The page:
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17 June 2014
The latest statistics from the London Fire Brigade (LFB) show that over the last five years there have been 438 fires in London involving unsuitable buildings more commonly known as ‘beds in sheds’, resulting in 13 fire deaths and 69 serious injuries.
Over the same period, the Brigade has taken formal enforcement action against landlords under fire safety law around 200 times, where its fire safety officers have found people living in unsafe and unsuitable accommodation, including beds in sheds.
These buildings more often than not, lack basic fire safety precautions such as fire safety doors and smoke alarms and the people living in them rely on far riskier ways of cooking, heating and lighting, making them potential fire traps.
- Derelict buildings
- Temporary structures
According to the Migrant Rights Network, ‘beds in sheds’ are structures in the back gardens of houses that are rented out even though they are not supposed to be used for living accommodation. However, the Network also says that it is an umbrella term for any kind of illegal accommodation, from well-built structures to informal shelters that often verge on rough sleeping.
“They seem to be particularly prevalent in places where low-paid jobs are available but there is not enough low-cost living accommodation. Landlords are exploiting the shortage by providing substandard and illegal structures for which they can charge rents that are below the cost of normal accommodation but still high enough to make a profit, especially if they avoid paying tax, says MRN.”
In 2013 an Uxbridge man died after a fire broke out in the outbuilding where he was living, which had been converted into illegal accommodation. It’s thought he’d been living in this outbuilding, which was at the back of a row of shops, for around six years. There were no smoke alarms and a broken lock prevented the man from escaping the fire.
To try and combat this crisis, the LFB has introduced the UK’s first ‘unsuitable housing’ toolkit, aimed at helping those working in communities across London, including firefighters, council workers, homeless charities and the police, to identify unsuitable accommodation, and those living in it, who are often the most vulnerable people in society.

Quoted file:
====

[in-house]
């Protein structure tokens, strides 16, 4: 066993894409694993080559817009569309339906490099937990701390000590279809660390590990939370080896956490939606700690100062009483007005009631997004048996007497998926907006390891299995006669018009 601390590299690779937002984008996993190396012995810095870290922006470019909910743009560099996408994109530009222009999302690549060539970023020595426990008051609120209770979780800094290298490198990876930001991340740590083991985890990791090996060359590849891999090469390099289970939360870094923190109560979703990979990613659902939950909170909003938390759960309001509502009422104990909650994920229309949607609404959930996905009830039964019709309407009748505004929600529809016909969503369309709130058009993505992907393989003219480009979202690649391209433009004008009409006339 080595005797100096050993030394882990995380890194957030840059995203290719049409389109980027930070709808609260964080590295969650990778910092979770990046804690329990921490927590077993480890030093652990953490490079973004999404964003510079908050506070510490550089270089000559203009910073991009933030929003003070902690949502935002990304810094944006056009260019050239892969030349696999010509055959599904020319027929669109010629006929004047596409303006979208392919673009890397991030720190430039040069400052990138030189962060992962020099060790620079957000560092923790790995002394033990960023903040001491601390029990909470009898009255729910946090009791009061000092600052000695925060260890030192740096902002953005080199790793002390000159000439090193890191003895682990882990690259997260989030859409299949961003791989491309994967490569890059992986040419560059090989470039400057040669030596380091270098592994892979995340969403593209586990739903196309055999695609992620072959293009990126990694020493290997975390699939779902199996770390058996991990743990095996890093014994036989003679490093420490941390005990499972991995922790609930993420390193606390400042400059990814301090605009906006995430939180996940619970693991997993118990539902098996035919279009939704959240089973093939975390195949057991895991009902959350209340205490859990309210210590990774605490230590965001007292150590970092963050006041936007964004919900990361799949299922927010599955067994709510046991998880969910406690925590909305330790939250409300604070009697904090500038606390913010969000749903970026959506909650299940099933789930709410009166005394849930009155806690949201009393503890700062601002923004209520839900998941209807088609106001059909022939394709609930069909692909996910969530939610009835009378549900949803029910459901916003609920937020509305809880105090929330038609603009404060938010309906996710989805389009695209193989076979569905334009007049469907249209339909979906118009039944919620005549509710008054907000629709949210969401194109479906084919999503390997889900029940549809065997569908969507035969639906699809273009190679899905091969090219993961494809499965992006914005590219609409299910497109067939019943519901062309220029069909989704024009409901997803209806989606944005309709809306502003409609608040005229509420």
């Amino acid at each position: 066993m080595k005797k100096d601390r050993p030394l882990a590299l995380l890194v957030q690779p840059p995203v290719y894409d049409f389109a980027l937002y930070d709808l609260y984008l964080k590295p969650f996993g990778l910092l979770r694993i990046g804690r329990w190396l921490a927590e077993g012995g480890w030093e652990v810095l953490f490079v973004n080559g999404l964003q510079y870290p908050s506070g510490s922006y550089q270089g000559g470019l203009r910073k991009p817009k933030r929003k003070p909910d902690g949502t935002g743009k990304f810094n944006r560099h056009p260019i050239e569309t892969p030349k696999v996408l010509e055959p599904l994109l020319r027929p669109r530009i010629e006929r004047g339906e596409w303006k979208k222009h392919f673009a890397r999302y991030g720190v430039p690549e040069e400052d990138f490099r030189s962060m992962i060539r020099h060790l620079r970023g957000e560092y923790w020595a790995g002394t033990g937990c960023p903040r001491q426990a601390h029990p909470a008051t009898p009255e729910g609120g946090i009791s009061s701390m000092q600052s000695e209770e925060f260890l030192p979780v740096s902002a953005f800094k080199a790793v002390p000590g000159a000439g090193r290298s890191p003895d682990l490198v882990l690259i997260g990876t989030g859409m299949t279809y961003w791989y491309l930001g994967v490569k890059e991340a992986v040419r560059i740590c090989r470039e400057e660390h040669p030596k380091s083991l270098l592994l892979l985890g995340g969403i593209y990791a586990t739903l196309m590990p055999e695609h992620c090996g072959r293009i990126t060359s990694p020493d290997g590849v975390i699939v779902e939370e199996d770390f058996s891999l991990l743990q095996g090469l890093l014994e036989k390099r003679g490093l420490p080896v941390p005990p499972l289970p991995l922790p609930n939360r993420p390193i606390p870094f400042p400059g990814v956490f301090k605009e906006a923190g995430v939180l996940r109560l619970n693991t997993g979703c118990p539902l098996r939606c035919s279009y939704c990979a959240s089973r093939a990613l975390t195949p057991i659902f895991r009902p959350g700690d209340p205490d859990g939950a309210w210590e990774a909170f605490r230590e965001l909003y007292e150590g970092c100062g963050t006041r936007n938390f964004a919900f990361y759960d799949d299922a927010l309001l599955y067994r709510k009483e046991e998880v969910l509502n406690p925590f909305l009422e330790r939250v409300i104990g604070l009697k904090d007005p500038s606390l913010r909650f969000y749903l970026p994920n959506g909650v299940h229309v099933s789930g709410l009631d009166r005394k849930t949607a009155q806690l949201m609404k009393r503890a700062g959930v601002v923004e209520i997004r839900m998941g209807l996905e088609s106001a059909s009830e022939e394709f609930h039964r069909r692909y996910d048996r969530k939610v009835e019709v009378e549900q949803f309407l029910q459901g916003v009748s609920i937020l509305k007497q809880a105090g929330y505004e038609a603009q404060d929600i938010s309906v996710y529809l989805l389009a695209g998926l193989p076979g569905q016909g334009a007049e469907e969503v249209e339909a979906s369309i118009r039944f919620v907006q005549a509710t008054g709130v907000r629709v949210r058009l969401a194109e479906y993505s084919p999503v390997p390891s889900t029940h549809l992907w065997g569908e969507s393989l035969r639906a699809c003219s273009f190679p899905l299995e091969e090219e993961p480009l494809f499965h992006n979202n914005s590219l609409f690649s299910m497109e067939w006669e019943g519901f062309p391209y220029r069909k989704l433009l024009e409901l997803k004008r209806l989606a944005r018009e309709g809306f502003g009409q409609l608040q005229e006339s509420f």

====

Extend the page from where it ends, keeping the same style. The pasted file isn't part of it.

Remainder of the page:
The Brigade’s Third Officer, Dave Brown, said: “It’s a tragedy that in this day and age we’ve got people living in factories, sheds, and outbuildings in scenes reminiscent of a Charles Dickens novel.
“When people are forced to live in these sorts of buildings, they are at a far greater risk of having a fire as the buildings often don’t contain vital safety features like fire doors and alarms, which can be the difference between life and death.
“Starting with our own staff, we are working to educate those who come into contact with unsuitable accommodation and those who live in it to try and prevent further beds in sheds fire tragedies.”
In March this year The FIA reported that a landlord who rented out ‘beds in sheds’ type bedsits above a car workshop was ordered to pay £25,000 in fines and costs for breaking fire safety laws. The prosecution marked a first for the Brigade which successfully argued for £5000 of the ill-gotten gains he received in rent to be confiscated. The rogue landlord, Irshad Ibrahim had pleaded guilty to 10 offences under the Regulatory Reform (Fire safety) Order 2005.
Commercial buildings, non-domestic and multi-occupancy premises in England and Wales are already forced to undertake a 'suitable and sufficient' fire risk assessment carried out under the Regulatory Reform (Fire Safety) Order 2005.
While the overwhelming majority of premises do this, if the assessment is thought to have been carried out to an insufficient extent, the Responsible Person can face an unlimited fine or up to two years in prison.